We are now investigating the following outbreak that seemed to fall a bit below the radar.

Authors: Amelia Keaton, R. Hassan, S. Luna, I. Lee, R. Magalhaes, M. Bidlack, L. Smith, R. Maves, D. Freer, K. Flinn, G. Monk, P. Graf, K. Trinh, J. Crandall, D. Noveroske, G. Fortenberry, L. Ramos, R. Recio, C. Peak, E. McDonald, T. Waltz, K. Patel, D. Wagner, J. Espiritu, L. Christensen, L. Gieraltowski

Background: Shiga toxin-producing Escherichia coli (STEC) infections are a substantial cause of foodborne illness and a cause of hemolytic-uremic syndrome (HUS). In November 2017, CDC assisted the US Navy in a response to an outbreak of STEC illnesses in recruits at a Marine Corps Recruit Depot in San Diego (MCRD). We investigated to determine the source of this outbreak and identify prevention and mitigation measures.

Methods: In October 2017, medical providers identified a high number of gastrointestinal (GI) illnesses at MCRD. Recruits with diarrhea submitted stool specimens for culture and/or culture-independent diagnostic testing (CIDT) for GI pathogens. We performed pulsed-field gel electrophoresis (PFGE) on culture isolates. Case-patients were then defined as follows: confirmed (PFGE-confirmed STEC infection matching outbreak strains), probable (diagnosis of HUS and/or CIDT evidence of STEC), and suspected (bloody diarrhea). We conducted environmental evaluations of facilities, training areas, and barracks. A case-control study was performed using PFGE-confirmed case-patients and platoon-matched controls. We performed product traceback for foods identified as exposure risks by interview or case-control study.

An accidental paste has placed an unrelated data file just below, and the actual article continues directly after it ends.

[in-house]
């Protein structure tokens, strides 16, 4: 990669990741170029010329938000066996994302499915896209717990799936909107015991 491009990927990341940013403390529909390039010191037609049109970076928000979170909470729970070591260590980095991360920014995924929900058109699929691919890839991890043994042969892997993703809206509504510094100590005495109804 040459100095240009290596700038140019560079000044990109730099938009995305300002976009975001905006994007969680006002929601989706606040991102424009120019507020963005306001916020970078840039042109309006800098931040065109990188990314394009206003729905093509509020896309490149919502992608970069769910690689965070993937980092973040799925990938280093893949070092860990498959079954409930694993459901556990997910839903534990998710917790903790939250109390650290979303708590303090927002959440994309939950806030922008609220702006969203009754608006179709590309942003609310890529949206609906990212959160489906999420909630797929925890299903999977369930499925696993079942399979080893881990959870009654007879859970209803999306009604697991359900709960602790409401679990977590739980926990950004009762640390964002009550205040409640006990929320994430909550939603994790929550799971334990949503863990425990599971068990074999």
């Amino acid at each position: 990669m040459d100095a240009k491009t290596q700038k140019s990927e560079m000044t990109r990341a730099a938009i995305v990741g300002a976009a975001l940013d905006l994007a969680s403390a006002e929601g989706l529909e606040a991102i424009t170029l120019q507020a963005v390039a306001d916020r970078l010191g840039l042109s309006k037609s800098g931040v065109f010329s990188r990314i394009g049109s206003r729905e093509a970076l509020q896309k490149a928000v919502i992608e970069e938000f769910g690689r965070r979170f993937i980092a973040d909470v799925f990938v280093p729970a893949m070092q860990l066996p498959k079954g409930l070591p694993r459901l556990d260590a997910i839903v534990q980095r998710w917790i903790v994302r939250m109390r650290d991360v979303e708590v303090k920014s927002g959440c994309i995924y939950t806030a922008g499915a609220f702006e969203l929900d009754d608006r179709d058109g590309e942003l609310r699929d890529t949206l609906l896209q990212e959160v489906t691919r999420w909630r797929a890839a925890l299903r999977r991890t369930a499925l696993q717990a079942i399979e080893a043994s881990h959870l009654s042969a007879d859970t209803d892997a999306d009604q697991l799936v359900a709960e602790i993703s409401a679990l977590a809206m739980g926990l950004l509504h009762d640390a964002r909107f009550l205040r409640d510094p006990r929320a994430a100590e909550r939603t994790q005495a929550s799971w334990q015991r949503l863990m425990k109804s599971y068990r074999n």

Results: We identified 62 confirmed, 62 probable, and 120 suspected case-patients. Thirty case-patients required hospitalization and 15 had HUS. Case-patient ages ranged from 17-28 years (median: 18 years). Poor hygiene practices among recruits and inconsistent cooking temperatures within dining facilities were noted. Forty-three case-patients and 135 controls were interviewed about food, hygiene, and environmental exposures. Consumption of undercooked beef was found to be significantly associated with illness, (mOR 2.40, CI 1.04-5.72, p=0.04). We identified a single ground beef supplier for MCRD, but MCRD records did not document which specific lots of ground beef were used.

Conclusions: Case-control analysis and environmental observations suggested undercooked ground beef as a potential source for this outbreak. We recommended the Navy and Marine Corps retain lot information, address food handling concerns, and improve hygiene among recruits.

REF:  https://www.cdc.gov/eis/downloads/eis-conference-2018-508.pdf, page 117